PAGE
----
The Glory Hog is really bad news. They want to take credit for the work their team does, and are more interested in their own advancement than their team members' performance and growth. This boss bug is my first example of a cloaking bug, that is, this person will often use subterfuge to prevent their trait from being identified.
As such it is very important to be able to distinguish glory hogging from innocuous behavior, and other bugs where the observed behavior can be similar.
The Glory Hog can behave a lot like the Hyper-Owner, but the Glory Hog is a much nastier creature, because they are motivated by a real character flaw, not a trait gone overboard. Like the Hyper-Owner, they will attempt to force decisions to go through them, and will suppress ideas that they did not originate. However, unlike the Hyper-Owner, they will actively quash these ideas, rather than stalling them, even if they are good.
The Glory Hog is usually adept at playing politics, which helps them cloak.
Behavior in meetings: In meetings with their reports, the Glory Hog will seem much like a friendly manager with hyper-ownership tendencies, being supportive but putting the brakes on their reports' ideas. With their peers (other managers), the Glory Hog will introduce any initiatives they think they can take credit for, and it may be hard to recognize their behavior. One potential red flag is they will talk a lot about what they personally did, without mentioning their team.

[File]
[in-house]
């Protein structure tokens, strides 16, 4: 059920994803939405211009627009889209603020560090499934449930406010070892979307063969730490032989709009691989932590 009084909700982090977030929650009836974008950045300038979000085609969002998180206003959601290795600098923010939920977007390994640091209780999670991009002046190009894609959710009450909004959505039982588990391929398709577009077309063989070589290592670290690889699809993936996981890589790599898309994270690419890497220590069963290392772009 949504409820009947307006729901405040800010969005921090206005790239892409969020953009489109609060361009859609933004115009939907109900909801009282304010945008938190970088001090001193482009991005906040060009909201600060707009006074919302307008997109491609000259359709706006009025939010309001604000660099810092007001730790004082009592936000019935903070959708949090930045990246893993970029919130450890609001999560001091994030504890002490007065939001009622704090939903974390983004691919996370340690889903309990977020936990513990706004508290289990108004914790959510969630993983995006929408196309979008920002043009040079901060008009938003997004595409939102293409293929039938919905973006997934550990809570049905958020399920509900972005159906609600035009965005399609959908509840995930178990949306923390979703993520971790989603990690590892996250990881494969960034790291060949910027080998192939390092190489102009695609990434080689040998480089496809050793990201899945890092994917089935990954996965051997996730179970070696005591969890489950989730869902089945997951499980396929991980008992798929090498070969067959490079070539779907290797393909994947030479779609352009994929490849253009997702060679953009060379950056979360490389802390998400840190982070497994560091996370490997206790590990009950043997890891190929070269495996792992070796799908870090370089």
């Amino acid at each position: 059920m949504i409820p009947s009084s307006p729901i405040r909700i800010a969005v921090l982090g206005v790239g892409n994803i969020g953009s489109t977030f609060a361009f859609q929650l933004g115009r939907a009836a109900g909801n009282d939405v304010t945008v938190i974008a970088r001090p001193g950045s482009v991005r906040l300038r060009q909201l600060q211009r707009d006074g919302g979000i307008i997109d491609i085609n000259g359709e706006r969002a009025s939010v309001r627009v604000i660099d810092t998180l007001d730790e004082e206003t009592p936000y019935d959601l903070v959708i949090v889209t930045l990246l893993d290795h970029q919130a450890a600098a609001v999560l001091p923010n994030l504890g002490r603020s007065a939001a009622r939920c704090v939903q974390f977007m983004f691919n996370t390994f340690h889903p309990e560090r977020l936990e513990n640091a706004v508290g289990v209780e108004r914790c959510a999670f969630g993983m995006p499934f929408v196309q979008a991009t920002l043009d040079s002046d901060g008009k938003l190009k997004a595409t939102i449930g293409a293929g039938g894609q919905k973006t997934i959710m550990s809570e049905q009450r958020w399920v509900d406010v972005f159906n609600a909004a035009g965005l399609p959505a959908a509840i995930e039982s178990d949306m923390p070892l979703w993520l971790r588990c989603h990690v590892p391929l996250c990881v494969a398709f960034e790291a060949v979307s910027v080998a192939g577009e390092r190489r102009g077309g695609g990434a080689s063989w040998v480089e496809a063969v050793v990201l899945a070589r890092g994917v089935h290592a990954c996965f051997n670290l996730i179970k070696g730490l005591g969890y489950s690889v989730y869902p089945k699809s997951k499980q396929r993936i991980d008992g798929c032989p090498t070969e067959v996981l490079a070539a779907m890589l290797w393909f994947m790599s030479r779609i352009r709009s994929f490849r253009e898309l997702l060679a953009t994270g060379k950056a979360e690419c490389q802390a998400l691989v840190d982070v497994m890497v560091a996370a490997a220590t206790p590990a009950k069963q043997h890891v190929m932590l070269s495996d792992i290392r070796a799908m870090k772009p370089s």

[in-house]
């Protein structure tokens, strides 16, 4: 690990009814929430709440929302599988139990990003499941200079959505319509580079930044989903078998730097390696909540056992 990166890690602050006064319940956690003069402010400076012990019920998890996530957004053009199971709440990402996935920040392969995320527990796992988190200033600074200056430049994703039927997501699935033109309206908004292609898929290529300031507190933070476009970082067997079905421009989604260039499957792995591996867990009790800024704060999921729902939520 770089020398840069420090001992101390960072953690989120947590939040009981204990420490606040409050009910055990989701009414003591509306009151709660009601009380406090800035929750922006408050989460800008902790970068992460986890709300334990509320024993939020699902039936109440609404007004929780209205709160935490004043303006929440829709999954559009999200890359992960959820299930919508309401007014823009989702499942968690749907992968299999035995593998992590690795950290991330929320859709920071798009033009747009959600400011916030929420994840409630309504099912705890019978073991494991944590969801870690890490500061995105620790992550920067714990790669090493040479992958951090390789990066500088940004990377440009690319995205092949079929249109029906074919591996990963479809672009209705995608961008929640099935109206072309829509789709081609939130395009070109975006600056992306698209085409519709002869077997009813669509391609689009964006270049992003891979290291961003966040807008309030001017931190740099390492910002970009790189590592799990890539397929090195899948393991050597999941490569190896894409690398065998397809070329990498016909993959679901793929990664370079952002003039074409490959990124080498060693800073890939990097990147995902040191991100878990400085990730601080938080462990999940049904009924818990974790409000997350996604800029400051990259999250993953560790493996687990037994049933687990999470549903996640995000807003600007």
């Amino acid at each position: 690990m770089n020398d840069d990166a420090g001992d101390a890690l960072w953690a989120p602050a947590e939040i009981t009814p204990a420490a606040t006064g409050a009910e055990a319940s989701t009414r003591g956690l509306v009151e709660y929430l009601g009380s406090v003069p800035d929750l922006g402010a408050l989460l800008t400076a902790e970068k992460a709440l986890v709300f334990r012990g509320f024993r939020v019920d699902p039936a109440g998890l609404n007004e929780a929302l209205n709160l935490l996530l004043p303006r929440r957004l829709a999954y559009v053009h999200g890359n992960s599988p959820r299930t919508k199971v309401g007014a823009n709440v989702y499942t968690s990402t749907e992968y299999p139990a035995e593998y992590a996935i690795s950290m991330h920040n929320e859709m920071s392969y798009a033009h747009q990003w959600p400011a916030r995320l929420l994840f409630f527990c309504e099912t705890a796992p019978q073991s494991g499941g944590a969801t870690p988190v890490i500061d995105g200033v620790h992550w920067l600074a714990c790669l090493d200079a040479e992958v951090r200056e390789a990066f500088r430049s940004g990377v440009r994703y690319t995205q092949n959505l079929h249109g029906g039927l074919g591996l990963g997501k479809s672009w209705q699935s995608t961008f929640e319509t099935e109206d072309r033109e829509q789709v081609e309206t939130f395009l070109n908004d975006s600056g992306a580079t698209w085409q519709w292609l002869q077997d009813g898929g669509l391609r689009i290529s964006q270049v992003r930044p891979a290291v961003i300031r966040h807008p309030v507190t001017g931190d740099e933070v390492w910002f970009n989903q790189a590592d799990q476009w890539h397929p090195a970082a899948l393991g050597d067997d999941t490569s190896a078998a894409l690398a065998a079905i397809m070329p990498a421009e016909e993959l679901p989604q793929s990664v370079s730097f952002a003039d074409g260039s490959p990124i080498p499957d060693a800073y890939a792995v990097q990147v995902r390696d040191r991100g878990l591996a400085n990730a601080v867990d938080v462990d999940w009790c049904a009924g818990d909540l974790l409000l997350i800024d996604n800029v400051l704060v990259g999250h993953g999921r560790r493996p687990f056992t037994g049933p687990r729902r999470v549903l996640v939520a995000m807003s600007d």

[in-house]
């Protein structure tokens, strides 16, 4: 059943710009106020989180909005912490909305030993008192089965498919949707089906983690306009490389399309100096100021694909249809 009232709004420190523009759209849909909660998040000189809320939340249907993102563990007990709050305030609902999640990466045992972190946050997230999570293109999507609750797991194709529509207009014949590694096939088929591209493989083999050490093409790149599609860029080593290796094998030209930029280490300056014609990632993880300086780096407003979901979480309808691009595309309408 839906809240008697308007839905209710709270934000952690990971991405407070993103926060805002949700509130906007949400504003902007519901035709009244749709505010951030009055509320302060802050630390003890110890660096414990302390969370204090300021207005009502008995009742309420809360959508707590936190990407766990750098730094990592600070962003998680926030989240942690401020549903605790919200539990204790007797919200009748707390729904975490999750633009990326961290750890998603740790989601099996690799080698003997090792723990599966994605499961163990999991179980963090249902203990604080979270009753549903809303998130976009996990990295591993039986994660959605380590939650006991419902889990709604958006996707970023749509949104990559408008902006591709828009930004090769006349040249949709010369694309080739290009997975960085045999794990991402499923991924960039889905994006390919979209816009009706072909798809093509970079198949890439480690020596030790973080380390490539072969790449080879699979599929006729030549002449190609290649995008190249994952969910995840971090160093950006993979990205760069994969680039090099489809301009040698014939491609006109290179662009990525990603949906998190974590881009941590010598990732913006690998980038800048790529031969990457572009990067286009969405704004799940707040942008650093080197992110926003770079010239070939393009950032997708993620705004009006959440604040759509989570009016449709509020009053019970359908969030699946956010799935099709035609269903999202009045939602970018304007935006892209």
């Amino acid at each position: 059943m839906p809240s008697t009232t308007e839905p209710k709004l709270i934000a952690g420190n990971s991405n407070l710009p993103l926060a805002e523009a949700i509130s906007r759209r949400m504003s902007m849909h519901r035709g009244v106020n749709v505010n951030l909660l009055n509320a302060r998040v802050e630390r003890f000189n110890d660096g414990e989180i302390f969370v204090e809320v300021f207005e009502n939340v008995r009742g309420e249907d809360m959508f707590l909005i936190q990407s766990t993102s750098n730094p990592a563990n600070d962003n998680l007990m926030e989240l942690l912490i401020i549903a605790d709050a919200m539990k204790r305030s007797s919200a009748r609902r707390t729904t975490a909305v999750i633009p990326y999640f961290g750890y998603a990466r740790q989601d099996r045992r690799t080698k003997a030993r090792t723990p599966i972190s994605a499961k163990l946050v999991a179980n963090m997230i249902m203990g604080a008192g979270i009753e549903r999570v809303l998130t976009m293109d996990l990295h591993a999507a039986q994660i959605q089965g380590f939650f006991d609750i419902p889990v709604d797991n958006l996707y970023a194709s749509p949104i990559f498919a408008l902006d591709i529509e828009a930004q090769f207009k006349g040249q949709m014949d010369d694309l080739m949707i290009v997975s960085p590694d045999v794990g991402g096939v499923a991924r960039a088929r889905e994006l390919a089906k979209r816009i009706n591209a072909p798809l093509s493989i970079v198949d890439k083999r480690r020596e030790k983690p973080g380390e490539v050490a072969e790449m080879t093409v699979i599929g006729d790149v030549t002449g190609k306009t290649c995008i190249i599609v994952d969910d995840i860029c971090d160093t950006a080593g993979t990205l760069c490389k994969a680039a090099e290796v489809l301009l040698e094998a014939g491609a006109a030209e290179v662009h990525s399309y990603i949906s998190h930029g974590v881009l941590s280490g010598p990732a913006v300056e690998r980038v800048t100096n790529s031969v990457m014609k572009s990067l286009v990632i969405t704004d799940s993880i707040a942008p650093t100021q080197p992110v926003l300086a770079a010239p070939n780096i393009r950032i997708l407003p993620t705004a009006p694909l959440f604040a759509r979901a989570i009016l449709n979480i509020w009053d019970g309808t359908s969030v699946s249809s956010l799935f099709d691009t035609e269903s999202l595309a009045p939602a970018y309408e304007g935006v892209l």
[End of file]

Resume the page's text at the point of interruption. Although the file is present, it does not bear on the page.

A very strong telltale of the Glory Hog is that they will do their utmost to prevent meetings from including combinations of their peers, superiors, and their reports, because that venue makes it hardest for them to obscure their scheme. This might make them seem like an Isolationist (to be covered in the future). When those meetings do occur, they will speak on behalf of their reports as much as they can get away with, and may even overtalk them.
General Behavior: Uses the “I” word too much.
Impact on team: Initially, people who report to the Glory Hog may not notice, or care, but over time they will become demoralized in the same way as those reporting to a Hyper-Owner. However, given time they will perceive their boss to be actively harming them. Then they will start putting in the minimal effort they can, and start looking for work elsewhere, since it seems unlikely that their careers will blossom at this company.
Impact on product: As the team shuts down, all progress stops.
Trait gone wrong: Being generous, I’ll say “the desire to impress”.
Debugging: If you find a Glory Hog in your midst, be prepared for a bad outcome. It’s not impossible to redeem one, but be ready for lots of defensiveness and pushback – the Glory Hog is not overly concerned with the harm they are doing around them.
As usual, debugging a boss means connecting the trait gone haywire with the improvement the boss needs to make. In this case, if the buggy boss needs to impress, it must be explained to them that the way to impress is to foster a happy, durable, highly-productive team.
Notes: There are some variations here. You could have a Glory Hog who also takes all failure on their shoulders, which is at least consistent. The worst kind is the one who takes all the credit and shifts all the blame.